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Jennifer ReidJune 14, 2018
Mauna Kea is already dotted with telescopes, but T.M.T. would dwarf them all. (iStock/Jarin13)Mauna Kea is already dotted with telescopes, but T.M.T. would dwarf them all. (iStock/Jarin13)

Mauna Kea is now a focal point for Native Hawaiian ku’e (“resistance”), but this time the dispute is not over mineral extraction or tourist-oriented development. The ku’e has been growing since the spring of 2015, when an international consortium announced plans to build a $1.4 billion Thirty Meter Telescope on Mauna Kea—which would have a 98-foot diameter, cover six acres in total, tower 18 stories above the summit and burrow two more below its skin.

To be sure, Mauna Kea, on Hawaii Island, offers some of the best views of the sky on the planet. But it is also one of the most sacred places in Hawaii, and there are already 13 other telescopes on the mountain. The resistance has managed to halt construction a number of times, and T.M.T. officials are now awaiting decisions on two appeals in the Hawaii Supreme Court.

Much of the energy for the ku’e has come from women like Hannah Reeves and Pualani Case. “Auntie Hannah” (an avowed Christian) and “Auntie Pua” (a practitioner of Native spirituality) are linked through their reverence for the land and the inspiration they draw from the gods. The influence of the Hawaiian gods (or nature spirits, as they are called) endures despite the desecration of the land here. The Christian God, despite the aspirations of U.S. missionaries, simply coexists among the other deities.

The influence of the Hawaiian gods (or nature spirits, as they are called) endures despite the desecration of the land here.

Auntie Hannah is a direct descendant of Queen Lili’uokalani, who was overthrown by the U.S. Marines in 1893, five years before the United States annexed Hawaii. She is also in the line of royal kahunas—experts in physical and spiritual caregiving. As a young woman, she was deeply involved in the sacred dance of hula, but she says that changed one evening when the Christian God, whom she refers to as the Creator, told her to stop. Auntie Hannah became a Christian, but she says she still has a relationship with Pele, the spirit of the currently erupting Kilauea volcano, who appeared on the hood of her truck one night after she delivered blankets to the homeless. (“I said, ‘Pele, in the name of Jesus, get off my car!’”)

Now 81 years old, Auntie Hannah says she usually sleeps in her truck, mostly spending her time caring for the poor and campaigning for the recognition of Native land rights. She is unequivocal about Mauna Kea, the home of some of the most revered Hawaiian nature spirits. “You cannot cut into that mountain,” she says repeatedly in public forums.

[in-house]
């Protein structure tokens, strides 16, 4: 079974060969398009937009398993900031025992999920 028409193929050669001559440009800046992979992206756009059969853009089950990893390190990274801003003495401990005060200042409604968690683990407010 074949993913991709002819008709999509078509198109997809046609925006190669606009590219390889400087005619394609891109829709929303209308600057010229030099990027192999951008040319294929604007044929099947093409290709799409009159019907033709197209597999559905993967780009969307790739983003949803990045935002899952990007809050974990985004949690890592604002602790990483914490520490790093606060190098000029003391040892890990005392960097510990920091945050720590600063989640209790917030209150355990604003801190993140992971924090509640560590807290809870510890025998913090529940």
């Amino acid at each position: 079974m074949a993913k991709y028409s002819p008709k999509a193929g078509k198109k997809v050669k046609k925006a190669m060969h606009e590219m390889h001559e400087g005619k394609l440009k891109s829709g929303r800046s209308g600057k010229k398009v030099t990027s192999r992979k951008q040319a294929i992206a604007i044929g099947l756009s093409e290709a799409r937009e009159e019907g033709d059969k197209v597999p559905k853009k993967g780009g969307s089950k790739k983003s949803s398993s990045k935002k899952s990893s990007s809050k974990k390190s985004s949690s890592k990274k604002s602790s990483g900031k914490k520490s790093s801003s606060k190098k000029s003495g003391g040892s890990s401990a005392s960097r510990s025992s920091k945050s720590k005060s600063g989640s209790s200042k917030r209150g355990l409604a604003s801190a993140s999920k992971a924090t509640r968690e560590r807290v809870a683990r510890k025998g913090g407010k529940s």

The consortium behind T.M.T. may not have the bad image of the oil industry, but its violation of indigenous land rights is equally distressing.

Auntie Pua is a teacher, chanter and dancer trained in the traditional sacred arts of oli (chant) and hula. She says it was Mo’oinanea, the nature being who lives near the summit of Mauna Kea, who compelled her to become part of the resistance to T.M.T. She and her family were at Maunaua, a sacred place where prayers and leis are offered for rain, when her daughter, then 9 years old, suddenly said: “The lady from the lake. I see her. She’s talking to me. Mom, the lady asks...‘Can you stop the telescope?’”

Despite her initial apprehension, Auntie Pua leaped into the court battles to stop T.M.T. Hawaii’s Board of Land and Natural Resources first approved the project in 2011, but it has been tied up by appeals ever since; one successful lawsuit, alleging that the board had not followed due process, was initiated by six appellants, including Auntie Pua. The indigenous people of Hawaii cannot stay apart from the political system, she says, “because if we do that they’ll be building something right over our heads.”

Women like the Aunties have found common cause with other indigenous peoples protecting sacred sites. Auntie Pua and other Native Hawaiians have traveled to support the Standing Rock Sioux in their resistance against the Dakota Access pipeline. The consortium behind T.M.T. may not have the bad image of the oil industry, but its violation of indigenous land rights is equally distressing.

The ku’e is about much more than a telescope. Poverty is endemic among Native Hawaiians. They reside in the poorest areas of the state, suffer disproportionately from diabetes and cancer and are one reason Hawaii has a higher rate of homelessness than any other state. The ku’e comes in response to more than a century of corrupt appropriation of land and resources.

“There comes a time when you have the birthright, the obligation and the privilege to say, ‘No, enough is enough,’” says Auntie Pua. “It’s so complicated to save this last bit of our Hawaii. It’s almost overwhelming at times if you don’t align yourself to your true leader, which for me is the mountain.”

There are two remaining appeals before the Hawaii Supreme Court. In the meantime, the consortium says it may consider an alternate site for the telescope—in the Canary Islands.

Update from The New York Times, July 10, 2019: “Gov. David Ige of Hawaii announced on Wednesday that construction will begin next week on a giant telescope on the summit of Mauna Kea, the volcano that looms over the Big Island of Hawaii.”

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jonathan jay
5 years 11 months ago

good introductory piece on Mauna Kea 'White Mountain", short version of Mauna a Wākea "Mountain of Wākea" Hawaiian Sky God, who with Papa (Earth Mother God) created union and gave birth to the islands.